Remember how last season was pretty light on details from the original Sherlock Holmes stories until Irene Adler and Moriarty showed up? And how even that had a twist? Well, this season starts with Sherlock and Watson going to London, and it's got Inspector Lestrade and Sherlock's brother Mycroft!
But this is a Lestrade who became a big star as a result of having Sherlock Holmes solving all his cases for him. So his career went kind of squirrelly after Sherlock left, and now he's waving grenades around at funerals and hiding in a theatre from the newspaper heir he's been accusing of murder. Meanwhile, Mycroft is less fat and indolent than he is in the stories and Sherlock finds this absolutely infuriating, so he keeps calling him "Fatty." It's like he doesn't know Mycroft is being played by Rhys Ifans.
The deal is that Lestrade is in disgrace because he went too far trying to prove that Lawrence Pendry (the aforementioned newspaper heir) killed his wife. Sherlock has been called back to London to locate Lestrade before he hurts somebody, but he takes a few minutes to prove that Lestrade was correct. Lawrence Pendry made a pistol from a 3D printer, and then he melted down the gun so it looked like a bottle of milk. They go to confront Pendry's handyman, because Pendry cleverly avoided buying a 3D printer himself. But the handyman is dead! This is convenient, because it provides extra proof that Pendry is a murderer. And it also gives a brand new murder to pin on him, which means that Scotland Yard doesn't need to worry about the messiness of the earlier murder, which got Lestrade fired.
So the bad guy gets arrested. But Lestrade doesn't learn his lesson about taking credit for things he didn't do, and he ends the episode on television, talking smugly about how much he knows about 3D printers. Meanwhile, it turns out that Mycroft wants to reconnect to Sherlock because he's been terribly sick. Watson gives him some well-meaning device, but Mycroft chooses instead to just blow up all of Sherlock's stuff. This might include a Picasso. So everything's even between them now, although Sherlock seems a little thrown by the experience.
It's not actually all that much like the Sir Arthur Conan Doyle stories after all. But they do go to 221B Baker Street. So that's fun!
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We open on Highgate Cemetery in London. That's in a whole different country! There's a very English funeral going on, so naturally it gets interrupted by a drunk man. The drunk shouts that Warren Pendry (the deceased) was a bad man. Lawrence Pendry, who we take to be Warren's son, tells him to leave. The drunk pulls out a grenade and shouts about how he was an officer of the law until Warren's "army of solicitors" stopped him. According to the drunk, Lawrence murdered his own wife and slaughtered him for trying to prove it. He holds the grenade up to Lawrence's face and introduces himself: " It's me. Lestrade." Gasp! Inspector Lestrade, of the Yard!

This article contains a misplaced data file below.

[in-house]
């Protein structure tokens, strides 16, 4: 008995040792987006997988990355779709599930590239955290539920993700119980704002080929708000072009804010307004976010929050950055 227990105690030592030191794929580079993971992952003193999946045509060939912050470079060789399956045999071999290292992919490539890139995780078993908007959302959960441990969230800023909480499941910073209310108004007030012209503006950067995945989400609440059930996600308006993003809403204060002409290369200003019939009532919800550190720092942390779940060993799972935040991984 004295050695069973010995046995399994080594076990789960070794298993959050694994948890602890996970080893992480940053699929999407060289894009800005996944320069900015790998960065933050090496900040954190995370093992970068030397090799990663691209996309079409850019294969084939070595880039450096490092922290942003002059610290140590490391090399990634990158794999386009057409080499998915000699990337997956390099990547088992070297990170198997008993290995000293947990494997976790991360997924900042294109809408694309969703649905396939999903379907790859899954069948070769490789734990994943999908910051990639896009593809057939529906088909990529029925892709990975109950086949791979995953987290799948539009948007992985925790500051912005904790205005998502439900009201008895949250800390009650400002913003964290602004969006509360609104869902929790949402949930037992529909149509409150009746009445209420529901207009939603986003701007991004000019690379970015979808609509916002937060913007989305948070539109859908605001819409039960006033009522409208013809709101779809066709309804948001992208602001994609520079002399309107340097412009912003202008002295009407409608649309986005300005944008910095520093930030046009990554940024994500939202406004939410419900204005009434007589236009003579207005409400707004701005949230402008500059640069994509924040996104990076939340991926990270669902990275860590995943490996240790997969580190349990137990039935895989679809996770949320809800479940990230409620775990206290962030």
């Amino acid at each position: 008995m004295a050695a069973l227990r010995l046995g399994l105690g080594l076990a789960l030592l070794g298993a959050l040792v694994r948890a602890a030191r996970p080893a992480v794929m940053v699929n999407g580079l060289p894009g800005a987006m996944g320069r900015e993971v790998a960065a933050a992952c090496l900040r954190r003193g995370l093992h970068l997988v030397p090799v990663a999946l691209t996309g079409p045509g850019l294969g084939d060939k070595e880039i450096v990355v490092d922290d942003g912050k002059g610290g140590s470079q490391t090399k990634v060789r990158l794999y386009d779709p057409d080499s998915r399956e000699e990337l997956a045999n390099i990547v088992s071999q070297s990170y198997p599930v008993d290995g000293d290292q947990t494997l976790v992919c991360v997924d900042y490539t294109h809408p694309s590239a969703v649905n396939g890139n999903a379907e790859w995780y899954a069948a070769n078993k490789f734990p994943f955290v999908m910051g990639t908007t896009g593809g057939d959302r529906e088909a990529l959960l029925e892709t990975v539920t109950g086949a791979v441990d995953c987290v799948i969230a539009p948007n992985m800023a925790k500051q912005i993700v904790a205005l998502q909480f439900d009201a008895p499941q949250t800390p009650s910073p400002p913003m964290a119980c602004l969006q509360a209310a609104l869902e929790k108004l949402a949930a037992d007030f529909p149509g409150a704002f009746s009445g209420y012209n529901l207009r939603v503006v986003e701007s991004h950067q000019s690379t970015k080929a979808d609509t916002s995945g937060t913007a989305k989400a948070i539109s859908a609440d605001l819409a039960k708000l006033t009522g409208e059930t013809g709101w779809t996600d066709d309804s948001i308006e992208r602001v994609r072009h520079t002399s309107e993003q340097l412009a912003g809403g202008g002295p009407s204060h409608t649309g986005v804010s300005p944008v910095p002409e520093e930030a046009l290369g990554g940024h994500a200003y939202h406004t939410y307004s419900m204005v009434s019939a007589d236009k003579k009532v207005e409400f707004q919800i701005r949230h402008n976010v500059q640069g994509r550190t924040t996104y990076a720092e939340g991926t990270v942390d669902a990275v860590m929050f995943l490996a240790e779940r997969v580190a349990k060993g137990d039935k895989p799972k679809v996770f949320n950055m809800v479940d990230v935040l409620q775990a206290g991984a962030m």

He, of course, is from the Arthur Conan Doyle stories, where he's the dumb policeman that Sherlock Holmes helps out. He's played by Sean Pertwee, and nerds will be interested to note that his father was Jon Pertwee, the third Doctor on Doctor Who. So that's who this is. He looks very convincing as a drunk who's past his pride. He tells Warren's tombstone that Warren did not, in fact, take the you-know-what out of him.
Sherlock Holmes is in Washington Square Park looking at pigeons. Watson joins him and complains about him skipping out on another rehab meeting. He claims to have had a breakthrough on the case they've been working on between seasons. Three US attorneys have been murdered while investigating a syndicate of pirates. They suspect a specific man of doing the killing, but they haven't been able to figure out how he gets his orders. Holmes's breakthrough was in deciding that they're using carrier pigeons. Classic! And sure enough, there's a pigeon here with a message on its foot. A man walks up, feeding the birds and grabbing the important one. When he sees Holmes and Watson walk up, he runs. And we've got a chase scene!
Holmes runs past him because he was hiding in the line for hot dogs. It's always the last place you look. He jogs in the other direction, but Watson catches him and wallops him with a stick. Now that the suspect is all crumpled up on the ground, Holmes strolls up and observes, "You've been tending to your self-defense. Well done."
Some unexplained amount of time later, Gregson and Bell show up. Gregson is cranky that six detectives couldn't get anywhere, while Holmes just had to follow a bird. You'd think he'd get used to Holmes being smarter than his entire police department. That's kind of relevant to what happens next: Holmes gets a phone call from Unknown Number in the United Kingdom. We hear his side of the conversation: "Yes, I'm fine. What? Yes, of course. Straight away." He verifies that Watson has a current passport and explains that Inspector Lestrade needs his help, so the two of them need to go to London.